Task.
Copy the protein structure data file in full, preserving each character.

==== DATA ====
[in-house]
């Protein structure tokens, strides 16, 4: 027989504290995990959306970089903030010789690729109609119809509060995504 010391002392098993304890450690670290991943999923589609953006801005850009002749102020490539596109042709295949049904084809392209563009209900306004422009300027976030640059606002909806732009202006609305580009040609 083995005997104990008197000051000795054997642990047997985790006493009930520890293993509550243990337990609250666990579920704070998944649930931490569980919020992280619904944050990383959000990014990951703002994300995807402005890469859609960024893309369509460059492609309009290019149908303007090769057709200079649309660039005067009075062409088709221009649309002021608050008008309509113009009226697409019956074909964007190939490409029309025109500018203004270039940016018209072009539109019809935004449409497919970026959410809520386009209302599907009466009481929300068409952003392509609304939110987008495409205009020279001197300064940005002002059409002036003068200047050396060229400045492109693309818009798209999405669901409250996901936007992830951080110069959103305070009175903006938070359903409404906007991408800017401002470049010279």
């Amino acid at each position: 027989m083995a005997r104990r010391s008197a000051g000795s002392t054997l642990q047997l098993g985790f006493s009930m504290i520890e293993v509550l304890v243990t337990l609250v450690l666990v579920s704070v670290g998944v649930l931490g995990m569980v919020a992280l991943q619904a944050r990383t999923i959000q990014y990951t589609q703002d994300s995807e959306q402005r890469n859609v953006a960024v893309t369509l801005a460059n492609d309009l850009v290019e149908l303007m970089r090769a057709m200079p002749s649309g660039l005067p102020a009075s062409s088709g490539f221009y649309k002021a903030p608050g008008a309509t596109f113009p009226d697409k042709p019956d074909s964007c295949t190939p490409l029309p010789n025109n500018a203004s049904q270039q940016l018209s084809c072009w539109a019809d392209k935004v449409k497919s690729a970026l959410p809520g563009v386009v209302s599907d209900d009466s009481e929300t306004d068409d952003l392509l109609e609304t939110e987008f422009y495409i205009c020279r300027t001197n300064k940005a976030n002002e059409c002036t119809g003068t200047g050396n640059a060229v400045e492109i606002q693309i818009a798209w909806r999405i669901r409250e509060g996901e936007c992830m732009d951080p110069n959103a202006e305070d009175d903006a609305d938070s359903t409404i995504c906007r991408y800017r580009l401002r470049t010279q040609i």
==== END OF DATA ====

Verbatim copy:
[in-house]
């Protein structure tokens, strides 16, 4: 027989504290995990959306970089903030010789690729109609119809509060995504 010391002392098993304890450690670290991943999923589609953006801005850009002749102020490539596109042709295949049904084809392209563009209900306004422009300027976030640059606002909806732009202006609305580009040609 083995005997104990008197000051000795054997642990047997985790006493009930520890293993509550243990337990609250666990579920704070998944649930931490569980919020992280619904944050990383959000990014990951703002994300995807402005890469859609960024893309369509460059492609309009290019149908303007090769057709200079649309660039005067009075062409088709221009649309002021608050008008309509113009009226697409019956074909964007190939490409029309025109500018203004270039940016018209072009539109019809935004449409497919970026959410809520386009209302599907009466009481929300068409952003392509609304939110987008495409205009020279001197300064940005002002059409002036003068200047050396060229400045492109693309818009798209999405669901409250996901936007992830951080110069959103305070009175903006938070359903409404906007991408800017401002470049010279």
């Amino acid at each position: 027989m083995a005997r104990r010391s008197a000051g000795s002392t054997l642990q047997l098993g985790f006493s009930m504290i520890e293993v509550l304890v243990t337990l609250v450690l666990v579920s704070v670290g998944v649930l931490g995990m569980v919020a992280l991943q619904a944050r990383t999923i959000q990014y990951t589609q703002d994300s995807e959306q402005r890469n859609v953006a960024v893309t369509l801005a460059n492609d309009l850009v290019e149908l303007m970089r090769a057709m200079p002749s649309g660039l005067p102020a009075s062409s088709g490539f221009y649309k002021a903030p608050g008008a309509t596109f113009p009226d697409k042709p019956d074909s964007c295949t190939p490409l029309p010789n025109n500018a203004s049904q270039q940016l018209s084809c072009w539109a019809d392209k935004v449409k497919s690729a970026l959410p809520g563009v386009v209302s599907d209900d009466s009481e929300t306004d068409d952003l392509l109609e609304t939110e987008f422009y495409i205009c020279r300027t001197n300064k940005a976030n002002e059409c002036t119809g003068t200047g050396n640059a060229v400045e492109i606002q693309i818009a798209w909806r999405i669901r409250e509060g996901e936007c992830m732009d951080p110069n959103a202006e305070d009175d903006a609305d938070s359903t409404i995504c906007r991408y800017r580009l401002r470049t010279q040609i």